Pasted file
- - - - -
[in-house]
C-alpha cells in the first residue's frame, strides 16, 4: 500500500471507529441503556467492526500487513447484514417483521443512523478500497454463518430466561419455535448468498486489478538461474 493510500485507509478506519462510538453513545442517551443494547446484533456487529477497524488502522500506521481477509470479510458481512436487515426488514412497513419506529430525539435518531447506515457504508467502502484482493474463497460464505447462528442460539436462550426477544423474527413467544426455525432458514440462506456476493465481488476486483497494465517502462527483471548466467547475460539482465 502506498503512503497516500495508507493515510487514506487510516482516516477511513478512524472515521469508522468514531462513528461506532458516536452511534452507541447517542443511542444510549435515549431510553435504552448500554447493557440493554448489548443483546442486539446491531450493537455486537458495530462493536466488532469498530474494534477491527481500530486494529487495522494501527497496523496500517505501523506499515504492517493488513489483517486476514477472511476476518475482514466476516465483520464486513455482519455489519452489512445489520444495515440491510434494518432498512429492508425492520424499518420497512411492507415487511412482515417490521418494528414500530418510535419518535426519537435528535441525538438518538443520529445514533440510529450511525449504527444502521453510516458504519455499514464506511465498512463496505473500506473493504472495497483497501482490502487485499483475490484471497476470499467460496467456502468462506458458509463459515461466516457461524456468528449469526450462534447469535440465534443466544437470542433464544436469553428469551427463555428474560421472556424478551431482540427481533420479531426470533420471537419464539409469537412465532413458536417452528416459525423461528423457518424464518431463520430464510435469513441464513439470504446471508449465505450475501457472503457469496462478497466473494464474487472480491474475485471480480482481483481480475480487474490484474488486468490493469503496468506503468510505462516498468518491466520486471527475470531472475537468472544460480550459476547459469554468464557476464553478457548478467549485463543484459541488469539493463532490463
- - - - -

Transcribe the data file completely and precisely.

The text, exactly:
[in-house]
C-alpha cells in the first residue's frame, strides 16, 4: 500500500471507529441503556467492526500487513447484514417483521443512523478500497454463518430466561419455535448468498486489478538461474 493510500485507509478506519462510538453513545442517551443494547446484533456487529477497524488502522500506521481477509470479510458481512436487515426488514412497513419506529430525539435518531447506515457504508467502502484482493474463497460464505447462528442460539436462550426477544423474527413467544426455525432458514440462506456476493465481488476486483497494465517502462527483471548466467547475460539482465 502506498503512503497516500495508507493515510487514506487510516482516516477511513478512524472515521469508522468514531462513528461506532458516536452511534452507541447517542443511542444510549435515549431510553435504552448500554447493557440493554448489548443483546442486539446491531450493537455486537458495530462493536466488532469498530474494534477491527481500530486494529487495522494501527497496523496500517505501523506499515504492517493488513489483517486476514477472511476476518475482514466476516465483520464486513455482519455489519452489512445489520444495515440491510434494518432498512429492508425492520424499518420497512411492507415487511412482515417490521418494528414500530418510535419518535426519537435528535441525538438518538443520529445514533440510529450511525449504527444502521453510516458504519455499514464506511465498512463496505473500506473493504472495497483497501482490502487485499483475490484471497476470499467460496467456502468462506458458509463459515461466516457461524456468528449469526450462534447469535440465534443466544437470542433464544436469553428469551427463555428474560421472556424478551431482540427481533420479531426470533420471537419464539409469537412465532413458536417452528416459525423461528423457518424464518431463520430464510435469513441464513439470504446471508449465505450475501457472503457469496462478497466473494464474487472480491474475485471480480482481483481480475480487474490484474488486468490493469503496468506503468510505462516498468518491466520486471527475470531472475537468472544460480550459476547459469554468464557476464553478457548478467549485463543484459541488469539493463532490463